If you decide your child needs more support and look at wilderness programs you quickly learn anyone can make a website look good.  How do you figure out which one is a good fit and will help and not hurt your child?  This is where educational consultants come in.   They spend their time researching and visiting programs and therapists.  They then learn about your child and their needs and make their recommendations. You, as the parent, have the final say within which program you think your child would be a good match.  However, for this service you are paying a fee to the educational consultant on top of the fees you will pay to the program your child will attend.  Again, if you cannot pay your child does not get served.

The same story is true for therapeutic boarding schools.  The educational consultant completes the research to figure out the best school matches for your child.  A few times now I have looked at a website of a school that looks like a solid match for my son. However, when I follow up with the educational consultant I find out that the place is very poorly run or has other problems.  This is what makes picking programs with more support so tricky and time consuming for everyone involved.  Right now I’m traveling around the country meeting with people and eventually visiting therapeutic boarding schools hoping to find a correct fit for the next stage of our fight.

Bottom line, if you can pay a door unlocks to help your child overcome their struggles with mental illness and even substance abuse.  I cringe when I think about the number of children and parents who are suffering alone because they do not have the financial resources necessary to get the help they desperately need.




The History and Where We are Now

As I’ve reflected on the events of the past year in our family, I realized that it was time to take our experience to a broader audience. We have been open about our journey to others we are not embarrassed or view it as a direct reflection of our failings as parents. The hope of this blog is to provide other parents support so they know they are not alone in the fight to help their children.  The diseases that are depression and anxiety and are  becoming a way to common feature in America’s teens.  This disease is not discerning in who it chooses as a victim.  Our son is smart, bright, and has every opportunity available to him.  We are good parents with tons of experience with children between us.  We are successful and chose to live where we do, and have the careers we do.  We have a strong and happy marriage and relationship, that has been tested more in the past year than in the past 25 years we have been together.  A question I keep asking is has all of my experience both personally and professionally in life been preparing me for this?

To know my son is to be engaged by his smile and personality.  The last year I often think back of images of him running off to school, loving to learn, and watching him engage is amazing brain. I think of him waking up happy every morning wanting to know what the day had in store.  I think of him standing up at his bar mitzvah doing an amazing job and touching the hearts of all the people in the room.  Thanks to my husband, I have learned to not go down the rabbit holes. I can’t look back and say “what if” perhaps if we’ve done this.   Instead I take each day as it comes, evaluate the information at the time, and make the best possible decision based upon that information. If I don’t do that I’m just setting myself up for failure.

It was a slow process moving from a happy child to the one who struggles to get out of bed in the morning, is so overcome by anxiety he can’t function, and who is so sensitive he can start yelling at you at any moment.  At the peak of the depression and anxiety last year, with the help of an educational consultant, we chose to have him attend a wilderness program in Utah.  This provided him with extra therapeutic support, confidence, and a chance to hit the reset button.  After 13 weeks he emerged confident, happy, and very proud of himself.  We were optimistic.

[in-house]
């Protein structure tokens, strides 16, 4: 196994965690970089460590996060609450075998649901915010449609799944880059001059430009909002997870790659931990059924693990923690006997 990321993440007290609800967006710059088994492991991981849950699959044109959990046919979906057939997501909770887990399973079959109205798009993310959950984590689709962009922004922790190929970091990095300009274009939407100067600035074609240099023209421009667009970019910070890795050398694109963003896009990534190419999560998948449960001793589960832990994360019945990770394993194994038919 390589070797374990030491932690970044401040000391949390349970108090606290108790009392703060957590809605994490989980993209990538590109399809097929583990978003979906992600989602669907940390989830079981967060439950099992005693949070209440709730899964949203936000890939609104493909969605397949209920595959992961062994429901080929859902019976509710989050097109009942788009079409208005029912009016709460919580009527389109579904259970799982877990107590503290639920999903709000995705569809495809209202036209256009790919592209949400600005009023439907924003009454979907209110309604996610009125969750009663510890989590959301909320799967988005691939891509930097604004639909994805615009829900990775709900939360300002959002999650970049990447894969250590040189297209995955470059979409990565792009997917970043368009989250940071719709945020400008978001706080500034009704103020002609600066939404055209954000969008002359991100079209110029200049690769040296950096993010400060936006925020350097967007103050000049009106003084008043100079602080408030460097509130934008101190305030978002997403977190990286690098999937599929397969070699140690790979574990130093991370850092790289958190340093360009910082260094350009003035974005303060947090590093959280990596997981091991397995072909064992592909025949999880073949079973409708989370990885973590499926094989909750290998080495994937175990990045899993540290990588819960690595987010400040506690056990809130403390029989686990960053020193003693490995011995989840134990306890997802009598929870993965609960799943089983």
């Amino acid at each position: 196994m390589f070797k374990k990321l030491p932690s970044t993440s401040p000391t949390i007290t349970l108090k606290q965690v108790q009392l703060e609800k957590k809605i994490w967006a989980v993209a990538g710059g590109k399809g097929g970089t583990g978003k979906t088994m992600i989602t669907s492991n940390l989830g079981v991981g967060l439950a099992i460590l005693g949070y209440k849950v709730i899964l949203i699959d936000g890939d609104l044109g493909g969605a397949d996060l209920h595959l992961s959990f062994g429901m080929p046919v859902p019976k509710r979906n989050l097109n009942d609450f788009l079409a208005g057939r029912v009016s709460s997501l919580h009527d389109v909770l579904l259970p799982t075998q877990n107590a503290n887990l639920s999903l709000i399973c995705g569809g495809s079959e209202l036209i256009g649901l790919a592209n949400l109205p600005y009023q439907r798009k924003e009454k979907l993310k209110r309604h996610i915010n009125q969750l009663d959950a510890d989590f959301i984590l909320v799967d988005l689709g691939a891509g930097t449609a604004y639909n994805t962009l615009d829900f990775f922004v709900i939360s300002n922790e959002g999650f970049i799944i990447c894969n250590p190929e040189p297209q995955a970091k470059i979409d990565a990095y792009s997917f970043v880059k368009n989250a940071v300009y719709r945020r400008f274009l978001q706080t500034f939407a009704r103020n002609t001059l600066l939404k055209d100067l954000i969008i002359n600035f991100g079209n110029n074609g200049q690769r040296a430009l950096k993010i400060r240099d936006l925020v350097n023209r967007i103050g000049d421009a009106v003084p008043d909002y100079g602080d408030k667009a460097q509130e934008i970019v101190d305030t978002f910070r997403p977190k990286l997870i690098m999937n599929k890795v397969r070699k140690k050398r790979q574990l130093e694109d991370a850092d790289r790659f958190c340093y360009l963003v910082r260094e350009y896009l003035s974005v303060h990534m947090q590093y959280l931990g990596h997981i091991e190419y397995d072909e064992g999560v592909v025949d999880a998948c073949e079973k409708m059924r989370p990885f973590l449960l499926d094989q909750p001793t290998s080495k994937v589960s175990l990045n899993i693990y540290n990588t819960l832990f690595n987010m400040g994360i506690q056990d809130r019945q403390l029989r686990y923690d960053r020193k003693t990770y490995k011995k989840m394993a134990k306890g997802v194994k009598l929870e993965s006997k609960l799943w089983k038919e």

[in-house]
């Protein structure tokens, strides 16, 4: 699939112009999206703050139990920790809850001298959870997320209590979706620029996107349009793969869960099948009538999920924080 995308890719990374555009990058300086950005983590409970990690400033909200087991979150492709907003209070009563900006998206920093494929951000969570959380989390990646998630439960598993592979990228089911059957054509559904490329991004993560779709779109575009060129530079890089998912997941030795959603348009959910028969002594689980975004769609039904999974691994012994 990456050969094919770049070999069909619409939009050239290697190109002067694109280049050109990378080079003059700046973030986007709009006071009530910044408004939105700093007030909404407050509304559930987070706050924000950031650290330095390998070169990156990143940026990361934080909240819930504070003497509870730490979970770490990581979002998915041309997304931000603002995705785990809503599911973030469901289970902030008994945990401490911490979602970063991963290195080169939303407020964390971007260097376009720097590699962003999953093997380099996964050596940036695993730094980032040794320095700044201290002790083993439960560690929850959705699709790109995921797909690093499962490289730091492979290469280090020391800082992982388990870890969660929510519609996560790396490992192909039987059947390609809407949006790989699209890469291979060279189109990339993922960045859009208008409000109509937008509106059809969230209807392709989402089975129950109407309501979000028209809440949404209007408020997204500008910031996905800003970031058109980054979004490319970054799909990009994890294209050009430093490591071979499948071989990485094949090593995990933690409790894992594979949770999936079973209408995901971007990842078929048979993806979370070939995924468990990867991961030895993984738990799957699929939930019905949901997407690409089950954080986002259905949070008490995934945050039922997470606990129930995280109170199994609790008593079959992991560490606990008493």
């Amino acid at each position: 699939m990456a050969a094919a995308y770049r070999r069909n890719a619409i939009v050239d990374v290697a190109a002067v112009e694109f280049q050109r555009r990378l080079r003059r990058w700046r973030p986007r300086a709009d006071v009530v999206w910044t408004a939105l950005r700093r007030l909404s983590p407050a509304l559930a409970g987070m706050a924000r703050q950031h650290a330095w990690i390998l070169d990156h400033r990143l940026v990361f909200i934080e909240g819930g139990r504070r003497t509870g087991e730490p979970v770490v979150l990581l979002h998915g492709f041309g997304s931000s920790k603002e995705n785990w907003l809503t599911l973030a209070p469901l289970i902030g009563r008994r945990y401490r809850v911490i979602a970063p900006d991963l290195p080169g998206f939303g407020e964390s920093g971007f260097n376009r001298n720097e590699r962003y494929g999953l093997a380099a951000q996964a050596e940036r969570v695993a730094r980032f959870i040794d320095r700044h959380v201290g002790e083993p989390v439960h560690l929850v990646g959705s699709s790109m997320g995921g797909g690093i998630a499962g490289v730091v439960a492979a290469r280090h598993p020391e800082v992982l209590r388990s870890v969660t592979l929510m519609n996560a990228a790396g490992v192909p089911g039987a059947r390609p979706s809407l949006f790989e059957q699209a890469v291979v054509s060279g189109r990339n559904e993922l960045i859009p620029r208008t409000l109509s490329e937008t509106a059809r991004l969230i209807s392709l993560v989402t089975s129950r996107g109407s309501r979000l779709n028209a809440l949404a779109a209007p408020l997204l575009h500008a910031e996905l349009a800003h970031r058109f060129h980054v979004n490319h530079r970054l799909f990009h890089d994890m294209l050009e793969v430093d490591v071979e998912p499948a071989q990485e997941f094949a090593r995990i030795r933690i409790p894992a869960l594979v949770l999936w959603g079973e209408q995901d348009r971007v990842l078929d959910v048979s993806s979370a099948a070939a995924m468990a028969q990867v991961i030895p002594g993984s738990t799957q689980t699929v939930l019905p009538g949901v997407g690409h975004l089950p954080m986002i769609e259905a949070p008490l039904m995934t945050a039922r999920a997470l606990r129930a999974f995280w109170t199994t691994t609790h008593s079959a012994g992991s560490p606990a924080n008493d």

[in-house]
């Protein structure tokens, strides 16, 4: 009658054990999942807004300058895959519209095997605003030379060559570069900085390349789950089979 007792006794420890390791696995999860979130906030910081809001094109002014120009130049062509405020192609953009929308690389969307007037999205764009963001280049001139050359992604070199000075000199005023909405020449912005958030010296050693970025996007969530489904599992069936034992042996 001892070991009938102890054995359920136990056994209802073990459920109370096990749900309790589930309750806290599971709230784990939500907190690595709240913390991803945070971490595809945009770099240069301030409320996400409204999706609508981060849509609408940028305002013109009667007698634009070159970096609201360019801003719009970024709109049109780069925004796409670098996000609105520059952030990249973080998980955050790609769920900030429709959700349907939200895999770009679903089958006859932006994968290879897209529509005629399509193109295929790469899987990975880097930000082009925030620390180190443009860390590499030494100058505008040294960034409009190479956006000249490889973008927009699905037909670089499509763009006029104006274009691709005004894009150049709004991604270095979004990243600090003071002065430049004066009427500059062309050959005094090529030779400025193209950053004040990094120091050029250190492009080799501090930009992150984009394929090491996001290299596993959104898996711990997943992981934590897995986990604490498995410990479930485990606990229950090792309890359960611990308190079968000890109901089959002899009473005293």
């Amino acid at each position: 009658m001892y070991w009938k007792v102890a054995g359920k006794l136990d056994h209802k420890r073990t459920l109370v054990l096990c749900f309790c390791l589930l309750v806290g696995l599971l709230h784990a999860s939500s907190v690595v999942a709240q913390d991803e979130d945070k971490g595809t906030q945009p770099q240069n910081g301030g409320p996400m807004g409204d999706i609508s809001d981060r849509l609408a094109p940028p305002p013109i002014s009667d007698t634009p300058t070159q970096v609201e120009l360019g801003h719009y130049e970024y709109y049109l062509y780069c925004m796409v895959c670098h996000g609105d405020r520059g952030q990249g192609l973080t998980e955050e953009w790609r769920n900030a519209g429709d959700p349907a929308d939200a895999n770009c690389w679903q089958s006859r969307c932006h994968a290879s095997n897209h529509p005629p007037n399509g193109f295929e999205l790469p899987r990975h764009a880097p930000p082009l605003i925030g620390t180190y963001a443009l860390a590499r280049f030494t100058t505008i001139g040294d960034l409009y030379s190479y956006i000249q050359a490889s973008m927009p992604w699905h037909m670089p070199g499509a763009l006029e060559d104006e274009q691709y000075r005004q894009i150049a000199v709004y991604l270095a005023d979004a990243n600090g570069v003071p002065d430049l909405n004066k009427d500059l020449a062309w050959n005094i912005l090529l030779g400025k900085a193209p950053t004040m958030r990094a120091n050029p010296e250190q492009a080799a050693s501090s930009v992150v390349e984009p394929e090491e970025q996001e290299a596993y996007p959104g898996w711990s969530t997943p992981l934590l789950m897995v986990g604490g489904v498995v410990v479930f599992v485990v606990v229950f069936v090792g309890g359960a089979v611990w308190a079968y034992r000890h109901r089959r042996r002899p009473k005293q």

We set parameters at home, he continued with therapy and we had an enjoyable summer.  There of course were back slides, especially with his desire to use a screen as a maladaptive coping skill.  He then started 9th grade at our local high school where he had a group of friends.  The first few weeks went well at some points and okay at others.  He got involved in Model UN which he was excited about.  Besides a commitment to exercise he had not other obligation but to do school.  However, at the end of the day he came home exhausted and barely functioning. As he stated, “Mom one day of school feels like 30 years for me.”  He also said, “It is really hard when the rest of the world looks so perfect and happy, and I’m struggling to put one foot in front of the other.”  The signs were there that he was slipping into depression again.   His anxiety also became more acute as his grades fluctuated all over the place from A+ one day to 0’s the next.

We knew he was very capable of doing the work and being incredibly successful there, however, as he said “I can’t do the work when I have no motivation to do anything.” At one point he missed a few days of school due to his inability to function and cope he said to my husband, “What do I tell my teachers?”  My husband said be honest, “say I’m battling depression and I lost the few days.”  He was beyond moved at his teachers responses who up to this point had no idea of his journey plus it empowered him to be honest and open about his struggle with mental health.

The recent battle capped off in another moment in this struggle that will forever be engrained in my head.  I went in his room as he was putting his laundry away late Sunday afternoon a few weeks ago.  He was crying and said, “I just can’t do it anymore I need more support.”  I asked him to come out so we could have a family discussion with his father.  At this discussion he told us that he thought he needed a therapeutic boarding school.  This being the place he wanted to avoid when he came out of wilderness last time.  We explained to him that this meant he was going back to his therapist in wilderness for a “refresher” while we worked to find an appropriate placement.  He wasn’t thrilled, and would have preferred to go straight to Therapeutic Boarding School, however having him sitting around for a few weeks where he had no buy in at school was not going to be healthy for anyone.

As I began putting the wheels into motion, all I could think of was… he is struggling so much he is asking to go back to a situation he swore he would never go back to, where he has no access to friends, us, electronics and the normal things a teenager would want.  Plus he was putting 100% faith in us to figure out the next step.  However, I knew he would be safe and I was proud of him..he realized what he needed and asked for it.  This was progress because he is going to be fighting this battle for the rest of his life.